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Representation for Some

Summary: A conservative push to base legislative districts on adult citizens would deprive young and diverse communities of political power and public goods.

A redistricting map of Pennsylvania
AP Photo/Keith Srakocic

Every 10 years, polit­ical districts at all levels of govern­ment are redrawn to make sure they are equal in popu­la­tion as required by the U.S. Consti­tu­tion. foot­note1_ykzmx5y 1 This happens in two phases. First, states determ­ine the target size for districts after getting popu­la­tion counts from the Census Bureau, a process known as appor­tion­ment. States then draw bound­ar­ies for those districts, a process known as redis­trict­ing. Currently every state appor­tions repres­ent­at­ives and draws congres­sional and state legis­lat­ive districts on the basis of a state’s total popu­la­tion. foot­note2_6u9h2ci 2 Even­wel v. Abbott, 136 S.Ct. 1120, 1124 (2016) (“[A]ll States use total-popu­la­tion numbers from the census when design­ing congres- sional and state-legis­lat­ive districts, and only seven States adjust those census numbers in any mean­ing­ful way.”). That is, when districts are drawn, all people living in the state, includ­ing chil­dren and noncit­izens, are coun­ted for the purposes of repres­ent­a­tion.

However, some Repub­lican polit­ical oper­at­ives and elec­ted offi­cials aim to unsettle this long-stand­ing prac­tice by exclud­ing chil­dren and noncit­izens from the popu­la­tion figures used to draw state legis­lat­ive districts. foot­note3_dpjr03i 3 Ari Berman, “Trump’s Stealth Plan to Preserve White Elect­oral Power,” Mother Jones, Janu­ary/Febru­ary 2020, https://www.mother­­ics/2020/01/citizen­ship-trump-census- voting-rights-texas/. Rather than count every­one, states would draw districts based only on the adult citizen popu­la­tion. This approach is rooted in an expli­citly discrim­in­at­ory plan to disad­vant­age grow­ing Latino (and, to a lesser extent, Asian Amer­ican and Black) communit­ies. foot­note4_jj6l58p 4 Berman, “Trump’s Stealth Plan to Preserve White Elect­oral Power.” It would enable states to pack chil­dren and noncit­izens, who are dispro­por­tion­ately Latino, Asian Amer­ican, and Black, into sprawl­ing, super­sized legis­lat­ive districts. foot­note5_o03w0ff 5 Brief of the Texas Senate Hispanic Caucus and the Texas House of Repres­ent­at­ives Mexican Amer­ican Legis­lat­ive Caucus as Amicus Curiae, 17–19, Even­wel, No 14–940 (2016). Resid­ents of these districts would receive less repres­ent­a­tion than they do under the total popu­la­tion approach that states currently use, and this could have tremend­ous consequences for the fund­ing of crucial public goods — includ­ing schools and trans­port­a­tion — that are used by every­one in a community regard­less of age or citizen­ship status.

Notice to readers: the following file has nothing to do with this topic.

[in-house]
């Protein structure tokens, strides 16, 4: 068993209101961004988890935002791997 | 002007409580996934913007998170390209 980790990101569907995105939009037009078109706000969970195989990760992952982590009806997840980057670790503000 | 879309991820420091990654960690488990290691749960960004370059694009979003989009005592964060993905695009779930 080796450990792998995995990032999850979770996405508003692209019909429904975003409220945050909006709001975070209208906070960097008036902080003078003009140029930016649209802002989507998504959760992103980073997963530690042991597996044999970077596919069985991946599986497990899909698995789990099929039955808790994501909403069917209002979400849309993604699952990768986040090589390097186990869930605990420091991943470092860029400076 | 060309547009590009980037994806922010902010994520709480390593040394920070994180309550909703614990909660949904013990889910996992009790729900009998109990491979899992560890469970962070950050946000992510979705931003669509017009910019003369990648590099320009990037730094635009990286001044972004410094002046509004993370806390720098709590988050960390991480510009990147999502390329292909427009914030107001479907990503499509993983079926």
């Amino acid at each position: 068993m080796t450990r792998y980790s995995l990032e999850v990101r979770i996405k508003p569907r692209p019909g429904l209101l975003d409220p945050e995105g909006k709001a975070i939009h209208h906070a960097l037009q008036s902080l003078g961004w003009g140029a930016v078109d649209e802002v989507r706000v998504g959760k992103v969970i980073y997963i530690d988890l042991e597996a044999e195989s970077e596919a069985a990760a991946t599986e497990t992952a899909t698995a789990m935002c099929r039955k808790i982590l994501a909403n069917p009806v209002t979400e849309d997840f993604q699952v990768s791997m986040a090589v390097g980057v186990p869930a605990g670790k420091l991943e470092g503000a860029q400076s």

Making such a break with current prac­tice and preced­ent would be of dubi­ous legal­ity and would leave states vulner­able to a host of legal chal­lenges. It also would have major prac­tical implic­a­tions for redis­trict­ing. This study looks at what such a change would mean for repres­ent­a­tion and the alloc­a­tion of polit­ical power in the United States by focus­ing on its impact three demo­graph­ic­ally distinct states: Texas, Geor­gia, and Missouri.